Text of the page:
Treasury Seeks to Sell Majority of AIG Stake

The US Dept. of Treasury is seeking to sell most of its remaining shares of AIG common stock.  From the prospectus, here is a brief history of the Treasury’s post-bailout AIG common stock investment and subsequent divestment (bullet points added for a bit of clarity):

On January 14, 2011, upon the closing of the Recapitalization, we issued 1,655,037,962 shares of our common stock to Treasury, in exchange for shares of various classes of our preferred stock held by Treasury . . .

  • On May 27, 2011, Treasury sold 200,000,000 shares of our common stock in a registered offering.
  • On March 13, 2012, Treasury sold 206,896,552 shares of our common stock in a registered offering, including 103,448,276 shares we purchased in the offering.
  • On May 10, 2012, Treasury sold 188,524,589 shares of our common stock in a registered offering, including 65,573,770 shares we purchased in the offering.
  • On August 8, 2012, Treasury sold 188,524,590 shares of our common stock in a registered offering, including 98,360,656 shares we purchased in the offering.

The shares of our common stock held by Treasury represented approximately 53 percent of our outstanding common stock as of August 31, 2012. 

AIG is one of a number of companies with US government bailout-associated ownership (the list includes GM, Ally (formerly GMAC), and a significant number of banks).  The Obama administration has been looking to trim the list, but has been in a quandary: 1) trickle out the shares so as not to depress the market price, but remain vulnerable to criticism of the government’s ownership of GM, AIG, etc., or 2) sell the shares as quickly as possible–even if that means realizing losses on the “investment”–thereby exposing the administration to criticism for wasting taxpayers’ money.  The administration has taken the first option, and they have fairly successfully deflected criticism over their continued ownership of stocks in the bailed-out firms (by “successfully”, I mean in the sense that criticism over post-bailout stock ownership has not been an issue with legs in the campaign; people may not like the bailout, but Republicans have gotten very little mileage over the administration’s handling of its stock holdings).

That said, the prospectus includes some interesting disclosure in the “Risk Factors” section, which I think encapsulates the problems that can come with mixed governmental/private investor ownership where the governmental investor controls golden shares or otherwise exerts policy-making influence:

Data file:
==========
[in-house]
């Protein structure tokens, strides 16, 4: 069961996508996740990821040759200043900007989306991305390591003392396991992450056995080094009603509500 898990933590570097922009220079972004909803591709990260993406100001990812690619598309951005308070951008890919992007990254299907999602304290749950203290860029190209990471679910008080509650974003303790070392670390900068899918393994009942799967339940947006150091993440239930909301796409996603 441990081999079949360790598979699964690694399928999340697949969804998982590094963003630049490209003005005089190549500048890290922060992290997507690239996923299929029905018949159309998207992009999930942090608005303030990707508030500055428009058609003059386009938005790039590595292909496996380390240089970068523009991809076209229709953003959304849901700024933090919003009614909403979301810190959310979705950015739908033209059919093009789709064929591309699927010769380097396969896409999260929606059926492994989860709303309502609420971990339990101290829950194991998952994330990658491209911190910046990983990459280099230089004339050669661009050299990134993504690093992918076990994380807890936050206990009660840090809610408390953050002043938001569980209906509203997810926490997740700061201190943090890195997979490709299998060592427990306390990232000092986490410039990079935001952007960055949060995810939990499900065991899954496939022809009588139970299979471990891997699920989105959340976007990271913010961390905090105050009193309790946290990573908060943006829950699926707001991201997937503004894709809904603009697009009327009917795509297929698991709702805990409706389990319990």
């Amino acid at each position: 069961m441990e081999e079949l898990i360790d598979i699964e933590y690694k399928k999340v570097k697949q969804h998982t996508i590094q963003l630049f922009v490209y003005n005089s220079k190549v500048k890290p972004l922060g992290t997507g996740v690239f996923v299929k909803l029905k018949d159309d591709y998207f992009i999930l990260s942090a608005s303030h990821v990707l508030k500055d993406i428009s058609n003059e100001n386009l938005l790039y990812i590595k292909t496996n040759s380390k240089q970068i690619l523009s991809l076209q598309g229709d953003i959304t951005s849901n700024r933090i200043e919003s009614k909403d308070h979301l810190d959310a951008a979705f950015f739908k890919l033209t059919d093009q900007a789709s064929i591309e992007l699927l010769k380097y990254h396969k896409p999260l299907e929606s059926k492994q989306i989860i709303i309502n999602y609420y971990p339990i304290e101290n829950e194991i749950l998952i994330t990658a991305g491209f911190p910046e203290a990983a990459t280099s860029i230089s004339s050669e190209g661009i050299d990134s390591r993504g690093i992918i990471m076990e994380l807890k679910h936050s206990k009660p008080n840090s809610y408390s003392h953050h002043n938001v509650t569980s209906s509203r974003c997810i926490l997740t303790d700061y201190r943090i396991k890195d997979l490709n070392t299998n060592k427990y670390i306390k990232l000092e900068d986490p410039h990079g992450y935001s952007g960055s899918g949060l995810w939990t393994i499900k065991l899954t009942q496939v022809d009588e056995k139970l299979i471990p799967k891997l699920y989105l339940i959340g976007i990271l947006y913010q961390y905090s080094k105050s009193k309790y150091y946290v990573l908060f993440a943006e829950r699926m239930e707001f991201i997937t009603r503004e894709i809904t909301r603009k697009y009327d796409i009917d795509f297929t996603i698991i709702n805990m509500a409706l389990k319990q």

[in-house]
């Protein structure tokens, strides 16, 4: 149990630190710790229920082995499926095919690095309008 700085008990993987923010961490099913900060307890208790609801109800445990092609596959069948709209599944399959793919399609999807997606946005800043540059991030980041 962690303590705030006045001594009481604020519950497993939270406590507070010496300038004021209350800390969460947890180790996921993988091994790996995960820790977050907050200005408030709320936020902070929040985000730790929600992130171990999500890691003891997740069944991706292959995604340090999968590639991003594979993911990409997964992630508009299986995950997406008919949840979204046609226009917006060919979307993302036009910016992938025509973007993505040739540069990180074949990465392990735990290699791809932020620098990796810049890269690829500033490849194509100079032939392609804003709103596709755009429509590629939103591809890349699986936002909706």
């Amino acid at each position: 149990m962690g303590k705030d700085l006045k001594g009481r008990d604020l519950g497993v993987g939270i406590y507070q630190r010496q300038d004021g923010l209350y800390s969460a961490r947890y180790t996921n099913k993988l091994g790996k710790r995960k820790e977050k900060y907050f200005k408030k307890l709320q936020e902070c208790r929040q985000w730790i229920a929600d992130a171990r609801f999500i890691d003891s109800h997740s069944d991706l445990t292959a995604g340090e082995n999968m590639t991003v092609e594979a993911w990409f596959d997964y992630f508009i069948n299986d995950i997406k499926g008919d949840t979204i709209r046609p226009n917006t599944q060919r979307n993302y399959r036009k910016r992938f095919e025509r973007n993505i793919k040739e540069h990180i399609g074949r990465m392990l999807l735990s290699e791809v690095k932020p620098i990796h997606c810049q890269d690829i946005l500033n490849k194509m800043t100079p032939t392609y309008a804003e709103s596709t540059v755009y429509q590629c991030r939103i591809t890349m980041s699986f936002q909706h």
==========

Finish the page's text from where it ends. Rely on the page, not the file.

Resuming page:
Treasury will continue to be a significant shareholder after this offering and may have interests inconsistent with other holders of our common stock.

Treasury currently has approximately 53 percent of the voting power of our common stock before this offering. The voting power of our common stock held by Treasury would be reduced to approximately  [  ] percent of our outstanding common stock after the completion of this offering, assuming no exercise of the underwriters’ over-allotment option to purchase additional shares from the selling shareholder. The interests of Treasury (as a government entity) may not be the same as those of other holders of our common stock.

 Treasury will continue to have a significant vote on matters subject to shareholder approval, including: 

  • approval of mergers or other business combinations;
  • a sale of all or substantially all of our assets;
  • amendments to our restated certificate of incorporation; and
  • other matters that might be favorable to Treasury, but not to our other shareholders.

Moreover, Treasury’s significant vote in connection with a change in control of us could also have an adverse effect on the market price of our common stock. Treasury may, subject to applicable securities laws and except as described under “Underwriting,” transfer all, or a portion of, our common stock to another person or entity and, in the event of such a transfer, that person or entity could become a significant shareholder. Treasury’s rights under a registration rights agreement, dated as of January 14, 2011, between us and Treasury (the “Registration Rights Agreement”), may be assigned to any person purchasing over $500 million of our common stock.

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